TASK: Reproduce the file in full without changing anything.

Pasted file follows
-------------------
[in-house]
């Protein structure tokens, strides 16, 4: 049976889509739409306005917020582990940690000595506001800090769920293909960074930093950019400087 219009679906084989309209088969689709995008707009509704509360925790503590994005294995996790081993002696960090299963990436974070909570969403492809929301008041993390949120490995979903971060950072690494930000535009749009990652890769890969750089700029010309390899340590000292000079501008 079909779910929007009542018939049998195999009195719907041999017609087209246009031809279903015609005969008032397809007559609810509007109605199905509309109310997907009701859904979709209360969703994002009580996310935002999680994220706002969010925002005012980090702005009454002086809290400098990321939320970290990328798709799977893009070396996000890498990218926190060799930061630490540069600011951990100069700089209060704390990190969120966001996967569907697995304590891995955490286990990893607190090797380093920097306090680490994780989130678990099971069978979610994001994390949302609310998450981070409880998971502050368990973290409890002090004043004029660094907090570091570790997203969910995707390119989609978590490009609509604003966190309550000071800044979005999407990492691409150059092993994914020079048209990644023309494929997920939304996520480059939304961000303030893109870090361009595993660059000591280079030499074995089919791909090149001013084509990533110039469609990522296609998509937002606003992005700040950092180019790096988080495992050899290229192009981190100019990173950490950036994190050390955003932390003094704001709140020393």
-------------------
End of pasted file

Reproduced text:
[in-house]
């Protein structure tokens, strides 16, 4: 049976889509739409306005917020582990940690000595506001800090769920293909960074930093950019400087 219009679906084989309209088969689709995008707009509704509360925790503590994005294995996790081993002696960090299963990436974070909570969403492809929301008041993390949120490995979903971060950072690494930000535009749009990652890769890969750089700029010309390899340590000292000079501008 079909779910929007009542018939049998195999009195719907041999017609087209246009031809279903015609005969008032397809007559609810509007109605199905509309109310997907009701859904979709209360969703994002009580996310935002999680994220706002969010925002005012980090702005009454002086809290400098990321939320970290990328798709799977893009070396996000890498990218926190060799930061630490540069600011951990100069700089209060704390990190969120966001996967569907697995304590891995955490286990990893607190090797380093920097306090680490994780989130678990099971069978979610994001994390949302609310998450981070409880998971502050368990973290409890002090004043004029660094907090570091570790997203969910995707390119989609978590490009609509604003966190309550000071800044979005999407990492691409150059092993994914020079048209990644023309494929997920939304996520480059939304961000303030893109870090361009595993660059000591280079030499074995089919791909090149001013084509990533110039469609990522296609998509937002606003992005700040950092180019790096988080495992050899290229192009981190100019990173950490950036994190050390955003932390003094704001709140020393």